I've attached a couple of slides taken from a presentation explaining how data transfer across PCI works in the DAQmx driver. The example in the presentation discusses analog output, but the concepts are equally valid for digital output. The notes are pretty detailed and will hopefully give you an idea of what's going on. To attach the document, I had to change the file extension (the forums don't allow power point attachments by default) so you'll have to change it back to .ppt before opening.
In your case, it sounds like you can fix the problem by changing the Regeneration Mode Write Property from DAQmx_Val_AllowRegen to DAQmx_Val_DoNotAllowRegen. This can be done by using the DAQmxSetWriteRegenMode function. This will ensure multiple copies of the host buffer are not downloaded to the board's FIFO and create a worst case latency of one buffer. Hopefully this helps.
Unfortunately, the regeneration mode is a configuration time setting on the task and not a run time setting.
The sample mode and the regen mode are not the same. The sample mode (finite or continuous) controls how many total samples are transferred to the device. The regen mode controls whether the same data sample in the buffer can be transferred to the device multiple times or not. Allowing regeneration is equivalent to saying write once and transfer many. Disallowing regeneration is equivalent to saying write once and transfer once. For instance, with regeneration allowed, you can write one period of data to the buffer and set the sample mode to continuous to continuously generate a waveform without writing new data to the buffer. By setting the sample mode to finite, you can generate exactly N periods of the waveform without having to write new data. You can accomplish the same thing with regeneration disallowed, but instead of writing the waveform period once, you have to continually write new data to the buffer and keep up with the generation or you will receive a buffer underflow error.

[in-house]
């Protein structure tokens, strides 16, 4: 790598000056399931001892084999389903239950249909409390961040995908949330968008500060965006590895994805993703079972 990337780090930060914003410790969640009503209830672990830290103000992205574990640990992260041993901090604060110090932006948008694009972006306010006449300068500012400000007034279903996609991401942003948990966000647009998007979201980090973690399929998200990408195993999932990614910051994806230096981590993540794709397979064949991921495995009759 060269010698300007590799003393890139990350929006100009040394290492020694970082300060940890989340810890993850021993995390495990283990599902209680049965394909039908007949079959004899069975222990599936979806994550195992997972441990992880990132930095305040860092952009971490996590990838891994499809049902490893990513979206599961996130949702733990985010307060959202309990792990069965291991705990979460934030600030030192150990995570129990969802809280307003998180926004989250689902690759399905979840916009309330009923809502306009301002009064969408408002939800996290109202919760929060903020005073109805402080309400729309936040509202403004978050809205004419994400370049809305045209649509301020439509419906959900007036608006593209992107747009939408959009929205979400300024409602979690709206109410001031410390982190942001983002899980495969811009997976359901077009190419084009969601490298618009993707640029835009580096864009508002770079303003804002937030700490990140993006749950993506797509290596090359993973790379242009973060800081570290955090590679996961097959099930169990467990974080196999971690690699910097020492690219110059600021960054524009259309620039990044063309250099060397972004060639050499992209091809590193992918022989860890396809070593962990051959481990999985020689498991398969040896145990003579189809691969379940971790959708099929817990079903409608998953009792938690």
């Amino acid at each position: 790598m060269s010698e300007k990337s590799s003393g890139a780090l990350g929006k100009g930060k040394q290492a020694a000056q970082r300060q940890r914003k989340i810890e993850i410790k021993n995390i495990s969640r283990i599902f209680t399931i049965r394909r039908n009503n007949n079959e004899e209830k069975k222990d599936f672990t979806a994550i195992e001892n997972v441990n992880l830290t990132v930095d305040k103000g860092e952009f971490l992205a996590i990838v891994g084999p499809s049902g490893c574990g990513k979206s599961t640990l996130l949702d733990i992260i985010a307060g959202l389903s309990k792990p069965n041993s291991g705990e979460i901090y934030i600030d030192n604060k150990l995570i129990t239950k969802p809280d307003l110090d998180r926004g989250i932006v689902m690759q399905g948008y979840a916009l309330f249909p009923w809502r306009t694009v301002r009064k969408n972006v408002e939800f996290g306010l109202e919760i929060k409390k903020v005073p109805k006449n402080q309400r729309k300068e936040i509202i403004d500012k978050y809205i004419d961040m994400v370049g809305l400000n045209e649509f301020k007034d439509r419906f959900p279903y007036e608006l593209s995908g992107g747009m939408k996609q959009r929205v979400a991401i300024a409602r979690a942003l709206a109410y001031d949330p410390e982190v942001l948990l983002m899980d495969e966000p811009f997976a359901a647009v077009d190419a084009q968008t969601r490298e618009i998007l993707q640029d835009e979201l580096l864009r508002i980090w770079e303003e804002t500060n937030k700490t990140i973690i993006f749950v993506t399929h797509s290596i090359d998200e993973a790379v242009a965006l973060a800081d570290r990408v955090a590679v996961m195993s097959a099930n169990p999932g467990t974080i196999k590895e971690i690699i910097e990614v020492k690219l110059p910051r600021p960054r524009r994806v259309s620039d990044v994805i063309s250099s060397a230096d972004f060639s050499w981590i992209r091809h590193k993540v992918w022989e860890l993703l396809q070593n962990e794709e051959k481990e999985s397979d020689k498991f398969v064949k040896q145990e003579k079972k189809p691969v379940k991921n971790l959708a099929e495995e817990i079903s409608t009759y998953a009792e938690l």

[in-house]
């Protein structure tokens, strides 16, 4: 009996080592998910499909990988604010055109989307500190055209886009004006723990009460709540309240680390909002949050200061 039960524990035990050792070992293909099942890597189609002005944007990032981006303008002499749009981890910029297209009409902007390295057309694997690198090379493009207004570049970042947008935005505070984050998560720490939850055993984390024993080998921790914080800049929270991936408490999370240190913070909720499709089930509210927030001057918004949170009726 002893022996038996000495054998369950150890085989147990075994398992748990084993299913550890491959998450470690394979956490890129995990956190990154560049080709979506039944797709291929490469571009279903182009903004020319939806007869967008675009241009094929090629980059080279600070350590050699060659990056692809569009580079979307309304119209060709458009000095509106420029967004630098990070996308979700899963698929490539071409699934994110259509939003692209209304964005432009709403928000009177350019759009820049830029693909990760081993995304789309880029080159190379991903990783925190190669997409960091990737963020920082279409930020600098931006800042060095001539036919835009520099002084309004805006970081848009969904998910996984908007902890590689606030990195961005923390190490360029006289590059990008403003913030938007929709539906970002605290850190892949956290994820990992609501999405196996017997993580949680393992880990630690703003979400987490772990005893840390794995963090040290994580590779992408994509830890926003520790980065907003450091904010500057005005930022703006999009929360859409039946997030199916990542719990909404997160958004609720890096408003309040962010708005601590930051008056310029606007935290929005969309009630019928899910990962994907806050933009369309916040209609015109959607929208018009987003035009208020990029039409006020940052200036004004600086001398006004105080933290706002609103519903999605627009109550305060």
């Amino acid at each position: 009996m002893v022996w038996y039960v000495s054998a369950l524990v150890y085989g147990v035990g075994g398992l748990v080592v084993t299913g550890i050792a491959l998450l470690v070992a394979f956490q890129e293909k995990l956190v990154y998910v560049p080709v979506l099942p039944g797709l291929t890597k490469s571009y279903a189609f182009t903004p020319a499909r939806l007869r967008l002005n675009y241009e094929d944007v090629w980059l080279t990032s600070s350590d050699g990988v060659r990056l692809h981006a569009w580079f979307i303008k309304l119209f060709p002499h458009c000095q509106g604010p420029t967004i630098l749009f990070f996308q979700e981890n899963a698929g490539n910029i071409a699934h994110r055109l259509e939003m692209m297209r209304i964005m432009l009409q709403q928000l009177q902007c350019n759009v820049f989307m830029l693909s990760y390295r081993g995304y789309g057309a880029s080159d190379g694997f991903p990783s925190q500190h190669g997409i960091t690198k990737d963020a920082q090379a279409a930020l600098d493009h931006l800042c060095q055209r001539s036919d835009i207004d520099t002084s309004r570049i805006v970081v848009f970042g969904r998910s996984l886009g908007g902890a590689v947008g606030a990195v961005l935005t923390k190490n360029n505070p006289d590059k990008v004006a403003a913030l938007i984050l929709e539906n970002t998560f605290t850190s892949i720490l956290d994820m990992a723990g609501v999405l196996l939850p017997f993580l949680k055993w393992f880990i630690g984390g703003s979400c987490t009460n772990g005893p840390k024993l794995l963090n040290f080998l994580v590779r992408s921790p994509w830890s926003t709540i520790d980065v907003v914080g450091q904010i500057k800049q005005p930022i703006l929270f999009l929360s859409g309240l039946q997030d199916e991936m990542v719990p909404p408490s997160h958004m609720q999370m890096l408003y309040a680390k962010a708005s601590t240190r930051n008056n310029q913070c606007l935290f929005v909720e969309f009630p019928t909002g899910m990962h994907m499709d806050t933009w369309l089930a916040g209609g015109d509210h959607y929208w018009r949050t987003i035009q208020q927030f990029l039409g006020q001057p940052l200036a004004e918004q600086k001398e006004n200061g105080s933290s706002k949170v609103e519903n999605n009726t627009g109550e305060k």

Each approach has its trade offs. Regeneration is convenient when you want to replay a pattern. However, as you've discovered, with regeneration allowed, the driver will attempt to keep the onboard FIFO as full as possible to maximize throughput and resistance to jitter in the system. This means the worst case latency before seeing new data output is (FIFO Size + Buffer Size) samples. If your buffer size is significantly smaller than the FIFO size, this latency may not be acceptable. On some devices, you may be able to set the data transfer request condition to FIFO empty. This shrinks the worst case latency to Buffer Size samples, but it also effectively eliminates your FIFO. This means your overall throughput will suffer because you have less tolerance to jitter. With this setup, you'll likely only see throughput rates around 10 KS/s. The only other option I can think of to decrease latency while using regeneration is to increase the buffer size, pad the data appropriately, and clock the data out faster. This is pretty inconvenient, but it could work to solve your problem.
With regeneration disallowed, your worst case latency is simply the amount of data you've written to the buffer. This approach provides good latency, but it means your application will have to work harder to keep up with the generation since it has to continually write new data to the buffer. Without knowing more about your application, this is the approach I would recommend trying first.
I posted the Advanced DAQ System Development presentation and the demo VI on our ftp site: ftp://ftp.ni.com/outgoing/ under the Advanced DAQmx - NI Week folder.
I am curious, is the problem you mentioned in one of the forum threads?
I hope the presentation gives you some ideas!